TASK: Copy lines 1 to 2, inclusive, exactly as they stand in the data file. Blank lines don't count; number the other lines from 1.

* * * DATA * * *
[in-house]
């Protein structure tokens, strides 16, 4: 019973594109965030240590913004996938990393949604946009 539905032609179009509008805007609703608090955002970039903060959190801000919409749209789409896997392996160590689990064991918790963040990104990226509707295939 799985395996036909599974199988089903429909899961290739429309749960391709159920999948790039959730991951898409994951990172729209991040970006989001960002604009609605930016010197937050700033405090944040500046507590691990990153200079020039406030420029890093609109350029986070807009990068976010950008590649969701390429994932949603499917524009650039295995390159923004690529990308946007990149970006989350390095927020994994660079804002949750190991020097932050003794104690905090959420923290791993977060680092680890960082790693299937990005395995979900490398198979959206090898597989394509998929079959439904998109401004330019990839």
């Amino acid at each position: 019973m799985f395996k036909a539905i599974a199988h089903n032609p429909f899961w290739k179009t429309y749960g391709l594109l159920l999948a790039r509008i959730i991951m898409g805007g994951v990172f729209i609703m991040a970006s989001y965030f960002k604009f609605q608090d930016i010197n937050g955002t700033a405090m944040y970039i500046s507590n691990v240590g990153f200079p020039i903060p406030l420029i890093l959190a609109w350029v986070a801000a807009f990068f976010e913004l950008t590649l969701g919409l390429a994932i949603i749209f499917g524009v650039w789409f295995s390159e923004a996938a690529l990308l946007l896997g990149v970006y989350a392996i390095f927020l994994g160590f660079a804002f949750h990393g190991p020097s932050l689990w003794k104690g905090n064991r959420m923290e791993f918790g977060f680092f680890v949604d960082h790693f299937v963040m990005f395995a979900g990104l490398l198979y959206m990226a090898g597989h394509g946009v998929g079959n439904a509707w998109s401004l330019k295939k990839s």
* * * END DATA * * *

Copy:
[in-house]
């Protein structure tokens, strides 16, 4: 019973594109965030240590913004996938990393949604946009 539905032609179009509008805007609703608090955002970039903060959190801000919409749209789409896997392996160590689990064991918790963040990104990226509707295939 799985395996036909599974199988089903429909899961290739429309749960391709159920999948790039959730991951898409994951990172729209991040970006989001960002604009609605930016010197937050700033405090944040500046507590691990990153200079020039406030420029890093609109350029986070807009990068976010950008590649969701390429994932949603499917524009650039295995390159923004690529990308946007990149970006989350390095927020994994660079804002949750190991020097932050003794104690905090959420923290791993977060680092680890960082790693299937990005395995979900490398198979959206090898597989394509998929079959439904998109401004330019990839």